[UPDATE: New photos from displays at Bangkok Motor Show added, and further notes expanded in the story.]
Ford is set to unveil its third-generation Focus for the ASEAN market later this morning at the 33rd Bangkok International Motor Show, and the C-segment offering will arrive in both sedan and five-door hatch forms when it makes its market debut in mid-year.
Ahead of its debut, the C346 Focus was previewed to the media yesterday in downtown Bangkok, with an Ingot Silver version of the sedan being showcased – the car looks good in the metal and has significant presence, to say the least.
From a design perspective, it looks cleaner and better integrated than the outgoing C307’s four-door form, from nose to tail. The tail end especially – shaped by Australian designer Todd Willing – hangs together more organically.
The car will go on sale in the region’s markets with two engine choices, and while there are no EcoBoost mills in sight just yet, the new normally-aspirated Duratec 2.0 litre Ti-VCT GDi engine should hold the line quite ably, Ford believes.
For starters, it’s not a slouch in terms of output – the lump offers almost 20% more power than the outgoing Focus’ 2.0 litre Duratec, with 170 PS and 200 Nm of torque for figures. It’ll be partnered to a six-speed, dual dry-clutch PowerShift transmission, replete with paddle shifters.
The second powertrain is the Duratec 1.6-litre Ti-VCT engine, no stranger to Fiesta owners, which serves up 125 PS and 159 Nm, matched with either the six-speed Ford PowerShift transmission or a five-speed iB5 manual gearbox. Malaysia is set to get only the 2.0 variant form, according to the SDAC people we spoke to at the launch.
Two trim levels abound for the new car, these being a high-series Titanium+ as well as a Sport+ variant – among the more notable distinguishing features between both the lines is the inclusion of a Safety Pack in the higher-specification model.
Plenty of features to be found in this one, starting with the Active Grille Shutter system – this one uses vents to automatically control airflow through the grille to the cooling system and engine, to significantly reduce drag and help reduce the car’s wind noise at speed, while contributing to improved fuel efficiency.
Elsewhere, the list also includes Active Park Assist, which offers totally hands-free parallel parking capability, an Active City Stop collision-mitigation system as well as Blind Spot Information System (BLIS), which Volvo owners will find quite familiar.
There’s also Smart Keyless Entry, which locks or unlocks the door when the driver grabs the door handle, and push button start ignition, and Ford is also playing up the car’s SYNC connectivity package, which provides hands-free, voice-activated in-car connectivity. From voice calls and reading and replying SMS to music playback, it’s all here with this one.
You can access music via voice command, with search command functions for artist, album, track or genre. As for SMS, a message can be read out in voice to you, and you can select an appropriate quick reply from a toggle list of determined responses, or simply call the sender back via phone. There’s even conference call ability on this one, if you’re into that sort of thing.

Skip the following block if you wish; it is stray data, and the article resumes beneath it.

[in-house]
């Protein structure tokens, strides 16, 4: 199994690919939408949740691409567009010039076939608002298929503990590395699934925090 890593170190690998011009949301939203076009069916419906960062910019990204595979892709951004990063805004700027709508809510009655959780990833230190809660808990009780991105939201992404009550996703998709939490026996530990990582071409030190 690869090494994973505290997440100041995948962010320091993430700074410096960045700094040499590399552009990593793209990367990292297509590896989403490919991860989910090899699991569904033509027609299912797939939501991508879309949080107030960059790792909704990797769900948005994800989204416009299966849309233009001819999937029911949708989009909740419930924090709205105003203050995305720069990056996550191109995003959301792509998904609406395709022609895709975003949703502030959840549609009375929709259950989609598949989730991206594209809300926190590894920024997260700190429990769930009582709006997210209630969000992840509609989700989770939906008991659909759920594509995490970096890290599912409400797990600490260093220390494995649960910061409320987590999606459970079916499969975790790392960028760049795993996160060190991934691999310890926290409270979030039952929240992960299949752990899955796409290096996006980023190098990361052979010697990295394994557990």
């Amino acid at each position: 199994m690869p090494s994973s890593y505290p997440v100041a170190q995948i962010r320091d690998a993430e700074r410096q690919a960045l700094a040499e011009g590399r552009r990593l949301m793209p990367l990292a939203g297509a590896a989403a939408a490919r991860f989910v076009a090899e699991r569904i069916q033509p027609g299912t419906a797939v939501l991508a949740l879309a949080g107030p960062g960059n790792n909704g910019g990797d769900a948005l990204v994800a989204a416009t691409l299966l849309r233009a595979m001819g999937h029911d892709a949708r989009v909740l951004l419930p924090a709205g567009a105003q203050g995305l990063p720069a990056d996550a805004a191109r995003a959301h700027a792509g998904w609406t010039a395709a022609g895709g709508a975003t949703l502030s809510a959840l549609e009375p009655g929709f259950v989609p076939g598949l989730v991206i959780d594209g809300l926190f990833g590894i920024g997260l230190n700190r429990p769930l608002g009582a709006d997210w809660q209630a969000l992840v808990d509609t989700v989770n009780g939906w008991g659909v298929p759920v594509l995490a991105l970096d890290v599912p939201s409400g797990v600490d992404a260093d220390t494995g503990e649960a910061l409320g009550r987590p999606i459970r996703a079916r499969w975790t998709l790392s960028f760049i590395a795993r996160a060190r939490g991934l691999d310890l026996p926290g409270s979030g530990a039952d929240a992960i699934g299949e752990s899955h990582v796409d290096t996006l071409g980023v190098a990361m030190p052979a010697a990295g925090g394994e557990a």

The system is a progression of that found in the Fiesta’s (it’s not based on the same architecture), and a short sampling of its workings through a static display dashboard at the preview shows it to be a significant jump – it’s inherently smoother in operation, and the interface’s logic is superior.
For one, the phonebook access now reads names as is from the phone, at least from the Google Nexus One’s directory – the Fiesta system lists last names first, so John Doe becomes Doe John; the Focus interface stacks it right.
The kit list also includes dual-zone electronic air-conditioning, rain-sensing wipers, automatic headlamps, cruise control, powered sunroof and an auto-dimming rear view mirror, among other things.
Passive safety features include driver and front passenger airbags, side front airbags and segment-exclusive side curtain airbags for front- and rear-seat occupants. Meanwhile, the Electronic Stability Program incorporates Emergency Brake Assist, Hill Launch Assist and Anti-Lock Brake System, which includes Electronic Brakeforce Distribution.
In terms of ride and handling, NVH levels have been reduced and driving dynamics improved by the increased stiffness of the body structure, which is 30% more rigid than the C307. And the car will also feature Torque Vectoring Control fitted as standard equipment.
The system behaves like a limited-slip differential to constantly balance distribution of torque between the driven front wheels, which results in reduced understeer, improved traction and better turn-in. The company pointed out that in terms of agility, precision and – most noticeably – comfort, the new car strips the C307.
The Focus is set to begin scale production at the company’s new US$450 million manufacturing facility in Rayong in mid year, and the production will supply nine markets, in the ASEAN region as well as other countries. As for Malaysia, expect the car to arrive in the third-quarter, around September.